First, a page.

The panel is also said to have considered the use of “dye marker grenade with irritant”, “tear smoke shell with soft nose” and the “stun grenade” being made by TSU, which results in a blinding flash that stuns the target.
It is worth noting that across the globe, security agencies are working on devising non-lethal weapons for crowd control.
According to a report, in the US, the military has tried out a sticky foam that could stop rioters in their tracks, but are yet to arrive at a perfect solution. They realised that this “goop” needed to be improved upon because “people could move their feet faster than the sticky foam could be applied”.
In the UK too, agencies have been experimenting wildly. From sticky nets to stinky bombs and foam, they have tried out various options.
In India, a report on ‘Standard Operating Procedures to deal with public agitations with non-lethal measures’ brought out by the Bureau of Police Research and Development in 2011 had discussed the pros and cons of various kinds of equipment in different situations.
The agency under the home ministry mentioned that a variety of equipment was being tried out to control crowds. The report had stated that while water cannons, regular tear gas shells, stingers and dye-marker grenades, plastic bullets for mob dispersal, various forms of taser, pepperball launchers, the LRAD or long range acoustic device, laser dazzlers, net guns and stink bombs were either in use or were being tried out, each one of them was effective only in certain situations.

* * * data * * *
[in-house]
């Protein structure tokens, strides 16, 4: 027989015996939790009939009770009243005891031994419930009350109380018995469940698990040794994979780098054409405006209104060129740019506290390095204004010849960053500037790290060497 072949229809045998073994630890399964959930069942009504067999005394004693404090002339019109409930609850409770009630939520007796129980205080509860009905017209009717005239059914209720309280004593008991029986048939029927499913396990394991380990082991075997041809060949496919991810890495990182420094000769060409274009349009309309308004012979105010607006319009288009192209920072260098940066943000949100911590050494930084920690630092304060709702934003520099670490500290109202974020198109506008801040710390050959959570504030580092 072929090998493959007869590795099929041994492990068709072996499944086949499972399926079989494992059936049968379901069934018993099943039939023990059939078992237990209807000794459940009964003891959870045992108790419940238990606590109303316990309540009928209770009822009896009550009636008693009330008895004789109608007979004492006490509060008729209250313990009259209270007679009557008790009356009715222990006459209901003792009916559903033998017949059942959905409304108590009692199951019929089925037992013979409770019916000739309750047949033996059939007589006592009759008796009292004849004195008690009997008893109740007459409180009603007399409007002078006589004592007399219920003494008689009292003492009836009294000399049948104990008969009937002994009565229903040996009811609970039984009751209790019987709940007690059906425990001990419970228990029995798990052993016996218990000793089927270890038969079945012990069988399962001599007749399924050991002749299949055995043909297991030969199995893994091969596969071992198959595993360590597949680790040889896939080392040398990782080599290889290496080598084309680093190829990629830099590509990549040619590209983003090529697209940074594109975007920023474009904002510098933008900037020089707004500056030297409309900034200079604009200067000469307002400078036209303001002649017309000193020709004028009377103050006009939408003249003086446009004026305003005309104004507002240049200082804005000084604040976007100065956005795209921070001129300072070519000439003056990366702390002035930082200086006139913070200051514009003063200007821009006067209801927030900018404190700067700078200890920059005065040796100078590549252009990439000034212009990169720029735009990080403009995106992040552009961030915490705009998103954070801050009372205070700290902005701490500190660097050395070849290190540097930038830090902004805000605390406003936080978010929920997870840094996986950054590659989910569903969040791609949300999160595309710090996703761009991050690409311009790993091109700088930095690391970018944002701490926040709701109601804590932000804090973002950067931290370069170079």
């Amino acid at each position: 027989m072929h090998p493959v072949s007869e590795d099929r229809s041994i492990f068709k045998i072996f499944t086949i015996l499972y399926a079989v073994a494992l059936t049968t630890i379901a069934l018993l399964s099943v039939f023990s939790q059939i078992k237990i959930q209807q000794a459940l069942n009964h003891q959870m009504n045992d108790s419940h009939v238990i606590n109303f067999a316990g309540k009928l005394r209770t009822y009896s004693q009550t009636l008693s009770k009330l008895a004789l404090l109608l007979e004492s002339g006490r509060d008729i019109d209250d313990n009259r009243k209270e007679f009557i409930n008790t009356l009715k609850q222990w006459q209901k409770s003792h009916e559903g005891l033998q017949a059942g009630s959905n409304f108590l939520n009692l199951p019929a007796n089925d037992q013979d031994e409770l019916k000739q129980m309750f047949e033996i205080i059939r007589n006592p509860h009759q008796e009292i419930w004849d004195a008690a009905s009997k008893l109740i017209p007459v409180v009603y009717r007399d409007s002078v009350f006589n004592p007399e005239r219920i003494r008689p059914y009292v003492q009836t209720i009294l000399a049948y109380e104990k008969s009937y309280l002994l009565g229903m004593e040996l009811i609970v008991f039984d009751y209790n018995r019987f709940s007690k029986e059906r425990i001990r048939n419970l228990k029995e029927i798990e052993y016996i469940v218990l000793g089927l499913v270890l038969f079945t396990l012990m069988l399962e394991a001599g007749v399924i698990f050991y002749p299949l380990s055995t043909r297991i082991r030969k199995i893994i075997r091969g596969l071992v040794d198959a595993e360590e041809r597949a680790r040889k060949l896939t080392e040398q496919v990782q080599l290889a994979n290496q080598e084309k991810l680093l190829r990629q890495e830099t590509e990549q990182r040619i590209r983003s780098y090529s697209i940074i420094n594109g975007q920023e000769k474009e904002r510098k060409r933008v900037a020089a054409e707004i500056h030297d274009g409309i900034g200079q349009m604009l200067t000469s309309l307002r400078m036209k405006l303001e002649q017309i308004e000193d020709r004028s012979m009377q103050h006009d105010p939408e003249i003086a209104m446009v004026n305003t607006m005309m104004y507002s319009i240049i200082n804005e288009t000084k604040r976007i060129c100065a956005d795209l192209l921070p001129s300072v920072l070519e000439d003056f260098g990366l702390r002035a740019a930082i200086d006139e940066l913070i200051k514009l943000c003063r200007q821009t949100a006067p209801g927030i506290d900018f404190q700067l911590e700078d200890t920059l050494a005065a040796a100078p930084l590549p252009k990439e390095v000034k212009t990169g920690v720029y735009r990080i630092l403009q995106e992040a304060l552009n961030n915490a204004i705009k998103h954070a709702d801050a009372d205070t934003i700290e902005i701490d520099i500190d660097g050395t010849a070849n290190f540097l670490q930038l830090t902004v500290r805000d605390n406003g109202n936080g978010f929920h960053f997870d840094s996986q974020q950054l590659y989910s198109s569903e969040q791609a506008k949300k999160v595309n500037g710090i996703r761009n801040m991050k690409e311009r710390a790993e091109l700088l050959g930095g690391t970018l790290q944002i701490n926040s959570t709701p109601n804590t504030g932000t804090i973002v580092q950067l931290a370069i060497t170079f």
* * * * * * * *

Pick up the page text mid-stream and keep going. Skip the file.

According to the report, water cannons, which give out “a high-pressure stream of water”, typically at 15 litres per second, were common but their main problem was that they were “ponderous” and could not go into small lanes. Also they had a low range of 50 metres and their tank of 8,000 litres could only supply water for eight minutes.
Tear gas shells
The report said the effectiveness of tear gas was limited to open spaces and depended greatly on prevailing winds. “People have learnt protective tricks like use of wet cloth to evade its ill impacts. As such experienced rioters do not take it seriously. The shells are either smothered with a wet gunny bag or thrown back,” because the tear smoke munition burns but does not explode.